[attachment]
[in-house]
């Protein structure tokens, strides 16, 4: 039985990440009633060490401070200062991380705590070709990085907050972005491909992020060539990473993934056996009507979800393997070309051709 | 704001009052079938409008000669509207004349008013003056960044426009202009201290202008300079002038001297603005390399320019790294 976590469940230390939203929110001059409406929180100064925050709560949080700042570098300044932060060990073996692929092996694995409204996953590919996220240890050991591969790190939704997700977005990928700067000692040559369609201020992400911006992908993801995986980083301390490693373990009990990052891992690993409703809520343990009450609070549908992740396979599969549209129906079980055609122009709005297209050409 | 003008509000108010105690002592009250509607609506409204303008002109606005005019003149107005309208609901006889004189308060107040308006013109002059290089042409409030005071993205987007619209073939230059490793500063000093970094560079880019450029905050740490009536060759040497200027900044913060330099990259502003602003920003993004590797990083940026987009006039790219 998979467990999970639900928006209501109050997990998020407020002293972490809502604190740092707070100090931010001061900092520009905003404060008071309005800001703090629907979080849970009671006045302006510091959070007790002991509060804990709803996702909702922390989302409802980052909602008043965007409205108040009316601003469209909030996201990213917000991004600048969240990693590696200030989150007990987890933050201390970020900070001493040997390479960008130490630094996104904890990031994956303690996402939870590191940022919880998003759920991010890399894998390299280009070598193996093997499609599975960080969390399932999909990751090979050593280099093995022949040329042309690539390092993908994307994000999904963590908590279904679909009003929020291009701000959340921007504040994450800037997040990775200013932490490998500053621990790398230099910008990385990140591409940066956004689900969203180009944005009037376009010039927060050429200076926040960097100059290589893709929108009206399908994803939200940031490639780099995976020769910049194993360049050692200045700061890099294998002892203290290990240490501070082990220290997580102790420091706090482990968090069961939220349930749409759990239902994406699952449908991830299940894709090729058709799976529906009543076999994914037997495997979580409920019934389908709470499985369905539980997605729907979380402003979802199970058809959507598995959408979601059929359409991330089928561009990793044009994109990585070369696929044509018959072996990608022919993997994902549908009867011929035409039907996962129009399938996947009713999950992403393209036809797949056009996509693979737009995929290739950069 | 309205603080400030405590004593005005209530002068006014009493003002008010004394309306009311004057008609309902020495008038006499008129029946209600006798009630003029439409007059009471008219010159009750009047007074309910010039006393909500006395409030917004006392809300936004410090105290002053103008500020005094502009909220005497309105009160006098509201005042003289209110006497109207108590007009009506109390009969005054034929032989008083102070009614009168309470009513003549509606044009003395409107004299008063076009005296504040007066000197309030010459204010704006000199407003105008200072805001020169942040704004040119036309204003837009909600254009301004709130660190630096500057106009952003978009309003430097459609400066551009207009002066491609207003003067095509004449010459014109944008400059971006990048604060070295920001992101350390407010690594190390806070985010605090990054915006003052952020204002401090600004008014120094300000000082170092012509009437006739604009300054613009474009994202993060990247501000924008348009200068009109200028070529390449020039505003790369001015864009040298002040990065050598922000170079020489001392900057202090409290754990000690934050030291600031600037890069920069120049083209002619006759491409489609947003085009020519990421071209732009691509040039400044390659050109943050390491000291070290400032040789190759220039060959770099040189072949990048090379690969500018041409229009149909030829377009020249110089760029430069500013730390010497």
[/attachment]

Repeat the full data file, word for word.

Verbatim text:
[in-house]
């Protein structure tokens, strides 16, 4: 039985990440009633060490401070200062991380705590070709990085907050972005491909992020060539990473993934056996009507979800393997070309051709 | 704001009052079938409008000669509207004349008013003056960044426009202009201290202008300079002038001297603005390399320019790294 976590469940230390939203929110001059409406929180100064925050709560949080700042570098300044932060060990073996692929092996694995409204996953590919996220240890050991591969790190939704997700977005990928700067000692040559369609201020992400911006992908993801995986980083301390490693373990009990990052891992690993409703809520343990009450609070549908992740396979599969549209129906079980055609122009709005297209050409 | 003008509000108010105690002592009250509607609506409204303008002109606005005019003149107005309208609901006889004189308060107040308006013109002059290089042409409030005071993205987007619209073939230059490793500063000093970094560079880019450029905050740490009536060759040497200027900044913060330099990259502003602003920003993004590797990083940026987009006039790219 998979467990999970639900928006209501109050997990998020407020002293972490809502604190740092707070100090931010001061900092520009905003404060008071309005800001703090629907979080849970009671006045302006510091959070007790002991509060804990709803996702909702922390989302409802980052909602008043965007409205108040009316601003469209909030996201990213917000991004600048969240990693590696200030989150007990987890933050201390970020900070001493040997390479960008130490630094996104904890990031994956303690996402939870590191940022919880998003759920991010890399894998390299280009070598193996093997499609599975960080969390399932999909990751090979050593280099093995022949040329042309690539390092993908994307994000999904963590908590279904679909009003929020291009701000959340921007504040994450800037997040990775200013932490490998500053621990790398230099910008990385990140591409940066956004689900969203180009944005009037376009010039927060050429200076926040960097100059290589893709929108009206399908994803939200940031490639780099995976020769910049194993360049050692200045700061890099294998002892203290290990240490501070082990220290997580102790420091706090482990968090069961939220349930749409759990239902994406699952449908991830299940894709090729058709799976529906009543076999994914037997495997979580409920019934389908709470499985369905539980997605729907979380402003979802199970058809959507598995959408979601059929359409991330089928561009990793044009994109990585070369696929044509018959072996990608022919993997994902549908009867011929035409039907996962129009399938996947009713999950992403393209036809797949056009996509693979737009995929290739950069 | 309205603080400030405590004593005005209530002068006014009493003002008010004394309306009311004057008609309902020495008038006499008129029946209600006798009630003029439409007059009471008219010159009750009047007074309910010039006393909500006395409030917004006392809300936004410090105290002053103008500020005094502009909220005497309105009160006098509201005042003289209110006497109207108590007009009506109390009969005054034929032989008083102070009614009168309470009513003549509606044009003395409107004299008063076009005296504040007066000197309030010459204010704006000199407003105008200072805001020169942040704004040119036309204003837009909600254009301004709130660190630096500057106009952003978009309003430097459609400066551009207009002066491609207003003067095509004449010459014109944008400059971006990048604060070295920001992101350390407010690594190390806070985010605090990054915006003052952020204002401090600004008014120094300000000082170092012509009437006739604009300054613009474009994202993060990247501000924008348009200068009109200028070529390449020039505003790369001015864009040298002040990065050598922000170079020489001392900057202090409290754990000690934050030291600031600037890069920069120049083209002619006759491409489609947003085009020519990421071209732009691509040039400044390659050109943050390491000291070290400032040789190759220039060959770099040189072949990048090379690969500018041409229009149909030829377009020249110089760029430069500013730390010497």